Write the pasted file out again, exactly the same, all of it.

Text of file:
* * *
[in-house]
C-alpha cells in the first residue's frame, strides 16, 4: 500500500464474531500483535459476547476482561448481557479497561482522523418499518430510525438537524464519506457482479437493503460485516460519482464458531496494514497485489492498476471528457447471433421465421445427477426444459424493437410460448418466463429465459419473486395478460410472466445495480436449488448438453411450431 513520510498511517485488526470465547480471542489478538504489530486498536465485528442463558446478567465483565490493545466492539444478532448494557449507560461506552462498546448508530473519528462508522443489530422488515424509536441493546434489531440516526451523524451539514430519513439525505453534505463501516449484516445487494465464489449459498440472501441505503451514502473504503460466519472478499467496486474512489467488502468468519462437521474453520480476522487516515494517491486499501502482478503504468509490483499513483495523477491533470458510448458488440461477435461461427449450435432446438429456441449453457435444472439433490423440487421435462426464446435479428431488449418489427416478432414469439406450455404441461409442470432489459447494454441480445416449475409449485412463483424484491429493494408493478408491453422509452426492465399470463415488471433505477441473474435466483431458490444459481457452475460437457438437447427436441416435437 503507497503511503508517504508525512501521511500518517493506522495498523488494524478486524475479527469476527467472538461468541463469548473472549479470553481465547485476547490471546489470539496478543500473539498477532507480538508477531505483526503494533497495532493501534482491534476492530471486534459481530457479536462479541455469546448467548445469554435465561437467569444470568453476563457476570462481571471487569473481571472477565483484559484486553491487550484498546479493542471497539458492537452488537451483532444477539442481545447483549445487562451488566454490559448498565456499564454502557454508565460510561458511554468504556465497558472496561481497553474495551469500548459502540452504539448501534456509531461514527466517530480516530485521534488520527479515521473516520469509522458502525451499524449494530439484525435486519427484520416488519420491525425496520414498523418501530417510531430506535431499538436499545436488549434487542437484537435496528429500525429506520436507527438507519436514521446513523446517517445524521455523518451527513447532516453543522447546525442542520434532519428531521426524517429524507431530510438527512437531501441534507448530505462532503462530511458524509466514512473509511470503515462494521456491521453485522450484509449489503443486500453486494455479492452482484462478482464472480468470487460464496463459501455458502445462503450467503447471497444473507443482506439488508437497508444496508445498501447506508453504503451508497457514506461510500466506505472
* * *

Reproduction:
[in-house]
C-alpha cells in the first residue's frame, strides 16, 4: 500500500464474531500483535459476547476482561448481557479497561482522523418499518430510525438537524464519506457482479437493503460485516460519482464458531496494514497485489492498476471528457447471433421465421445427477426444459424493437410460448418466463429465459419473486395478460410472466445495480436449488448438453411450431 513520510498511517485488526470465547480471542489478538504489530486498536465485528442463558446478567465483565490493545466492539444478532448494557449507560461506552462498546448508530473519528462508522443489530422488515424509536441493546434489531440516526451523524451539514430519513439525505453534505463501516449484516445487494465464489449459498440472501441505503451514502473504503460466519472478499467496486474512489467488502468468519462437521474453520480476522487516515494517491486499501502482478503504468509490483499513483495523477491533470458510448458488440461477435461461427449450435432446438429456441449453457435444472439433490423440487421435462426464446435479428431488449418489427416478432414469439406450455404441461409442470432489459447494454441480445416449475409449485412463483424484491429493494408493478408491453422509452426492465399470463415488471433505477441473474435466483431458490444459481457452475460437457438437447427436441416435437 503507497503511503508517504508525512501521511500518517493506522495498523488494524478486524475479527469476527467472538461468541463469548473472549479470553481465547485476547490471546489470539496478543500473539498477532507480538508477531505483526503494533497495532493501534482491534476492530471486534459481530457479536462479541455469546448467548445469554435465561437467569444470568453476563457476570462481571471487569473481571472477565483484559484486553491487550484498546479493542471497539458492537452488537451483532444477539442481545447483549445487562451488566454490559448498565456499564454502557454508565460510561458511554468504556465497558472496561481497553474495551469500548459502540452504539448501534456509531461514527466517530480516530485521534488520527479515521473516520469509522458502525451499524449494530439484525435486519427484520416488519420491525425496520414498523418501530417510531430506535431499538436499545436488549434487542437484537435496528429500525429506520436507527438507519436514521446513523446517517445524521455523518451527513447532516453543522447546525442542520434532519428531521426524517429524507431530510438527512437531501441534507448530505462532503462530511458524509466514512473509511470503515462494521456491521453485522450484509449489503443486500453486494455479492452482484462478482464472480468470487460464496463459501455458502445462503450467503447471497444473507443482506439488508437497508444496508445498501447506508453504503451508497457514506461510500466506505472